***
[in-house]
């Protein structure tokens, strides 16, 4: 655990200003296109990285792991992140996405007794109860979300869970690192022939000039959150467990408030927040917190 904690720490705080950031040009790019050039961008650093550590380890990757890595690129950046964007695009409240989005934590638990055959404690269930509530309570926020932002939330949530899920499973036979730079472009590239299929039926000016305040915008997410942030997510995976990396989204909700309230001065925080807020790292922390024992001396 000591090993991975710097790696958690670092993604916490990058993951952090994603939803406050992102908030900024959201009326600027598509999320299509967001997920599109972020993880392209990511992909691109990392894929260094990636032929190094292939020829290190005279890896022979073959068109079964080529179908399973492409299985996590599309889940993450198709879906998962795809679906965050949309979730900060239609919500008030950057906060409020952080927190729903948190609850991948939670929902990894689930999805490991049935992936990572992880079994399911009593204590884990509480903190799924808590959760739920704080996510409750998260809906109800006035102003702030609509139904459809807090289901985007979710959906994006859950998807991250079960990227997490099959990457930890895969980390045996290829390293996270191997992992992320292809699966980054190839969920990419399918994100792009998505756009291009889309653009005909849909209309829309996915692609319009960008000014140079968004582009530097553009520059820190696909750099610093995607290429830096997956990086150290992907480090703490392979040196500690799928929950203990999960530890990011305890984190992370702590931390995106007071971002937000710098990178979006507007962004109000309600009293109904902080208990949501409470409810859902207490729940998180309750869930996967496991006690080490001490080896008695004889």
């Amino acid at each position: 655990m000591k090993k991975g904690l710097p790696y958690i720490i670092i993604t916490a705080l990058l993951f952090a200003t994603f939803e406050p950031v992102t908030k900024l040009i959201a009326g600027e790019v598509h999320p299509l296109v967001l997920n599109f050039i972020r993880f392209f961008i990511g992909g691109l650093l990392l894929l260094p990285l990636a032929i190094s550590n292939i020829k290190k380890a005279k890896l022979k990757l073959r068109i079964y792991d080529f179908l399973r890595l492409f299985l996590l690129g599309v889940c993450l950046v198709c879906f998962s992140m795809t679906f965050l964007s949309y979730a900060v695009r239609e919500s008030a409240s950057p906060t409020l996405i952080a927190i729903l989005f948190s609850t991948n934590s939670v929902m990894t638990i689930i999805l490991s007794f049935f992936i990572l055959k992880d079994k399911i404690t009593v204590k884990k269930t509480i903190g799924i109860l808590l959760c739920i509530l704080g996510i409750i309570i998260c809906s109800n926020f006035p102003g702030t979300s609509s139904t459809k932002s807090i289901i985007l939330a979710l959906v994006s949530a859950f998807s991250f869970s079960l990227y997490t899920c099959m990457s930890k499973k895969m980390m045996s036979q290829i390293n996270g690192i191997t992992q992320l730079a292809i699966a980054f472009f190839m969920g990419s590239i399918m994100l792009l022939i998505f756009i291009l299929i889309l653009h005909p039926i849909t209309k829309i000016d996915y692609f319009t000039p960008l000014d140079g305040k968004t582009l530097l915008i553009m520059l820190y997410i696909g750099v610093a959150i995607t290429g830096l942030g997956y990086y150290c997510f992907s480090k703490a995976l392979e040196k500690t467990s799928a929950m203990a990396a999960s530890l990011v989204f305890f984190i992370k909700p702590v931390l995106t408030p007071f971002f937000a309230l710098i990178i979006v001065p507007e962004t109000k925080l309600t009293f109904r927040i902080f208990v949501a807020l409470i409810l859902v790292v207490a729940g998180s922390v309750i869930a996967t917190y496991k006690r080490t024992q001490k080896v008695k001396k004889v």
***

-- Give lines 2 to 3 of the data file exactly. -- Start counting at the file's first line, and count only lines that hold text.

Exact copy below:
């Protein structure tokens, strides 16, 4: 655990200003296109990285792991992140996405007794109860979300869970690192022939000039959150467990408030927040917190 904690720490705080950031040009790019050039961008650093550590380890990757890595690129950046964007695009409240989005934590638990055959404690269930509530309570926020932002939330949530899920499973036979730079472009590239299929039926000016305040915008997410942030997510995976990396989204909700309230001065925080807020790292922390024992001396 000591090993991975710097790696958690670092993604916490990058993951952090994603939803406050992102908030900024959201009326600027598509999320299509967001997920599109972020993880392209990511992909691109990392894929260094990636032929190094292939020829290190005279890896022979073959068109079964080529179908399973492409299985996590599309889940993450198709879906998962795809679906965050949309979730900060239609919500008030950057906060409020952080927190729903948190609850991948939670929902990894689930999805490991049935992936990572992880079994399911009593204590884990509480903190799924808590959760739920704080996510409750998260809906109800006035102003702030609509139904459809807090289901985007979710959906994006859950998807991250079960990227997490099959990457930890895969980390045996290829390293996270191997992992992320292809699966980054190839969920990419399918994100792009998505756009291009889309653009005909849909209309829309996915692609319009960008000014140079968004582009530097553009520059820190696909750099610093995607290429830096997956990086150290992907480090703490392979040196500690799928929950203990999960530890990011305890984190992370702590931390995106007071971002937000710098990178979006507007962004109000309600009293109904902080208990949501409470409810859902207490729940998180309750869930996967496991006690080490001490080896008695004889």
């Amino acid at each position: 655990m000591k090993k991975g904690l710097p790696y958690i720490i670092i993604t916490a705080l990058l993951f952090a200003t994603f939803e406050p950031v992102t908030k900024l040009i959201a009326g600027e790019v598509h999320p299509l296109v967001l997920n599109f050039i972020r993880f392209f961008i990511g992909g691109l650093l990392l894929l260094p990285l990636a032929i190094s550590n292939i020829k290190k380890a005279k890896l022979k990757l073959r068109i079964y792991d080529f179908l399973r890595l492409f299985l996590l690129g599309v889940c993450l950046v198709c879906f998962s992140m795809t679906f965050l964007s949309y979730a900060v695009r239609e919500s008030a409240s950057p906060t409020l996405i952080a927190i729903l989005f948190s609850t991948n934590s939670v929902m990894t638990i689930i999805l490991s007794f049935f992936i990572l055959k992880d079994k399911i404690t009593v204590k884990k269930t509480i903190g799924i109860l808590l959760c739920i509530l704080g996510i409750i309570i998260c809906s109800n926020f006035p102003g702030t979300s609509s139904t459809k932002s807090i289901i985007l939330a979710l959906v994006s949530a859950f998807s991250f869970s079960l990227y997490t899920c099959m990457s930890k499973k895969m980390m045996s036979q290829i390293n996270g690192i191997t992992q992320l730079a292809i699966a980054f472009f190839m969920g990419s590239i399918m994100l792009l022939i998505f756009i291009l299929i889309l653009h005909p039926i849909t209309k829309i000016d996915y692609f319009t000039p960008l000014d140079g305040k968004t582009l530097l915008i553009m520059l820190y997410i696909g750099v610093a959150i995607t290429g830096l942030g997956y990086y150290c997510f992907s480090k703490a995976l392979e040196k500690t467990s799928a929950m203990a990396a999960s530890l990011v989204f305890f984190i992370k909700p702590v931390l995106t408030p007071f971002f937000a309230l710098i990178i979006v001065p507007e962004t109000k925080l309600t009293f109904r927040i902080f208990v949501a807020l409470i409810l859902v790292v207490a729940g998180s922390v309750i869930a996967t917190y496991k006690r080490t024992q001490k080896v008695k001396k004889v």